EU ministers set to beef up Syria arms embargo, sanctions
By Honor Mahony
EU foreign ministers meeting in Brussels Monday (23 July) are expected to extend sanctions on Syria while trying to clamp down on weapons making their way to the Bashar Assad government.
A couple of dozen people and entities are expected to be added to an EU-sanctions list already containing 43 companies and 128 people.
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The move is in part to show the EU's determination to press ahead with being tough on Damascus even after China and Russia on Thursday (19 July) refused to endorse global sanctions through a UN resolution.
But EU officials also believe the sanctions are having an effect.
"Our analysis and reporting from sources in Syria suggest that this causes significant anxiety and concern to the Syrian regime. This is not something they are blasé about, they really don't like these measures," said one EU diplomat.
"It can't be categorically proven but it seems to make the functioning of the government more difficult," the diplomat added.
The freezing of assets is also thought to hit the standing of the regime among its supporters used to the government's largesse and unhappy at seeing it dwindling.
EU ministers will also try to strengthen its arms embargo against the war-torn nation. A ban on arms exports has been in place since May 2011 but member states at the time did not agree the tools to enforce it.
They are set to remedy this by agreeing to examine ships and aircraft carrying suspicious-looking cargo to Syria.
"It's important to be clear about what we are aiming to do. We are looking to reduce the ease by which arms can go to Syria" said the EU diplomat.
The porous arms embargo came to attention early in the year when a Russia ship carrying arms docked in Cyprus to refuel. The ship was allowed to leave again after its Russian owners said it would no longer be going to Syria.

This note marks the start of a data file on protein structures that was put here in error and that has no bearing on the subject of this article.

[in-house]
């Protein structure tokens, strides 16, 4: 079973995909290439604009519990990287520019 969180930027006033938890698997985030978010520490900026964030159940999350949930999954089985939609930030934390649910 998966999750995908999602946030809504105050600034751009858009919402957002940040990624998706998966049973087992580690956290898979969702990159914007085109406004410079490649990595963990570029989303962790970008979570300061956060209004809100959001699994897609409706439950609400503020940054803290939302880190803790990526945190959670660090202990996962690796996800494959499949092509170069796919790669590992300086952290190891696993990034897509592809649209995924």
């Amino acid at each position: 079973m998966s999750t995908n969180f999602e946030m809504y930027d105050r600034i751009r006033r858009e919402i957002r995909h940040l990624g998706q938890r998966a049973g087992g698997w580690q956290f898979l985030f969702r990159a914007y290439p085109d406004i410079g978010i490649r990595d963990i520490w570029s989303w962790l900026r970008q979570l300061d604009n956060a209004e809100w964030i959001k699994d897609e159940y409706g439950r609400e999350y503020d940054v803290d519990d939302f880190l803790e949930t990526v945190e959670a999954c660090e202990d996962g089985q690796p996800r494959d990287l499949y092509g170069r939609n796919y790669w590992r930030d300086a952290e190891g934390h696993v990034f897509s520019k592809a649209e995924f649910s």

But events are moving quickly on the ground, so much may be changed by Monday. The killing of the defence minister in a suicide attack on Wednesday is widely seen as big blow to the regime.
There was extra confusion Friday when Russia appeared to exercise some political pressure. Its ambassador to France told Radio France International that Assad is ready to step down "in a civilized way" - the remarked was later dismissed by both Syria and Russia as out of context and incorrectly interpreted.
Ministers are also expected to back a UK-pushed proposal to encourage further reforms in Zimbabwe. They are likely to agree to suspend the current prohibition on aid going directly to the government.
This is hoped to have a strong "signalling effect" as money will not start flowing immediately but only once the EU's new budget framework kicks in from 2014. This can be "rescinded" at any time, said a diplomat.
They are also expected to say that if there is a fair constitutional referendum later this year then there should be a suspension of the asset freeze and travel ban on all but President Robert Mugabe and the core people around him.
Meanwhile ministers may also name the EU special representative on human rights at their Monday meeting. Among the frontrunners for the post are Finland's Astrid Thors, a former MEP and Francois Zimeray, France's ambassador for human rights.